Leadership is critical as every business becomes a technology business
As the digital gap widens in the wake of the pandemic, ‘masters of change’ will define the future, according to the “Accenture Technology Vision 2021”.
Technology was a lifeline during the global pandemic – enabling new ways of working and doing business, creating new interactions and experiences, and improving health and safety. Technology forever changed expectations and behaviors and created entirely new realities across every industry. As companies shift from reacting to the crisis, to reinventing what comes next, the boldest, most visionary leaders – those who use technology to master change – will define the future, says the 21st annual report from Accenture predicting the key technology trends that will shape businesses and industries over the next three years.
“We now have a once-in-a-generation opportunity to turn this moment of truth for technology into a moment of trust – embracing the power of exponential technology change to completely reimagine and rebuild the future of business and human experience,” said Paul Daugherty, group chief executive Technology and chief technology officer at Accenture.
Shaping the future will require companies to become masters of change by adhering to three key imperatives.
- First, leadership demands technology leadership. The era of the fast follower is over – perpetual change is permanent. Tomorrow’s leaders will be those that put technology at the forefront of their business strategy.
- Second, leaders won’t wait for a new normal, they’ll reinvent, building new realities using radically different mindsets and models.
- Finally, leaders will embrace a broader responsibility as global citizens, deliberately designing and applying technology to create positive impacts far beyond the enterprise to create a more sustainable and inclusive world.
The “Technology Vision” identifies five key trends that companies will need to address over the next three years to accelerate and master change in all parts of their business:
Architecting a better future
A new era of industry competition is dawning – one where companies compete on their IT systems architecture. But building and wielding the most competitive technology stack means thinking about technology differently, making business and technology strategies indistinguishable.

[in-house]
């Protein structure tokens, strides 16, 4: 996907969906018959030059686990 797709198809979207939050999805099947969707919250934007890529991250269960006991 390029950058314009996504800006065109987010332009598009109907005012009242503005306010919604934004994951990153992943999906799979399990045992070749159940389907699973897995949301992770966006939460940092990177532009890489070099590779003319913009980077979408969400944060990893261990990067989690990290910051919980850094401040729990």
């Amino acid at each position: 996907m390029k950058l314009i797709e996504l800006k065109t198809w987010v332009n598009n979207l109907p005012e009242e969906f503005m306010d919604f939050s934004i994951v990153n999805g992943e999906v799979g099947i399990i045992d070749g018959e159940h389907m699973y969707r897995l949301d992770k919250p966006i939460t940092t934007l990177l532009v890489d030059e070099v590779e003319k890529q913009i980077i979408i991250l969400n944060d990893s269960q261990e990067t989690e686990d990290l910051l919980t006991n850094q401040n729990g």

The power of massive, intelligent, digital twins
Leaders are building intelligent digital twins to create living models of factories, supply chains, product lifecycles, and more. Bringing together data and intelligence to represent the physical world in a digital space will unlock new opportunities to operate, collaborate, and innovate.
The democratization of technology
Powerful capabilities are now available to people across business functions, adding a grassroots layer to enterprises’ innovation strategies. Now, every employee can be an innovator, optimizing their work, fixing pain points, and keeping the business in lockstep with new and changing needs.
Bring your own environment
The single biggest workforce shift in living memory has positioned businesses to expand the boundaries of the enterprise. When people can “bring your own environment” they have the freedom to seamlessly work from anywhere – whether that’s at home, the office, the airport, partners’ offices, or somewhere else.
A multiparty system’s path through chaos
The demand for contact tracing, frictionless payments, and new ways of building trust brought into sharp focus what had been left undone with enterprises’ existing ecosystems. Multiparty systems can help businesses gain greater resilience and adaptability; unlock new ways to approach the market; and set new, ecosystem-forward standards for their industries.
Prioritizing technology innovation in response to a rapidly changing world has never been more important. Consider the restaurant industry: 60% of restaurants listed as ‘temporarily closed’ on Yelp in July were permanently out of business by September. Through the chaos, Starbucks emerged as a leader, using technology to expand customer and retail channels. By August, three million new users downloaded its app, and mobile ordering and drive-thru pick up accounted for 90 percent of sales. As demand surged, it deployed an integrated ticket management system to combine orders from its app, Uber Eats and drive-thru customers into a single workflow for baristas. Starbucks also introduced a new espresso machine with sensors to track how much coffee was being poured and predict necessary maintenance. This is a powerful illustration of technology as the core enabler of a company’s agile, resilient and successful response to change.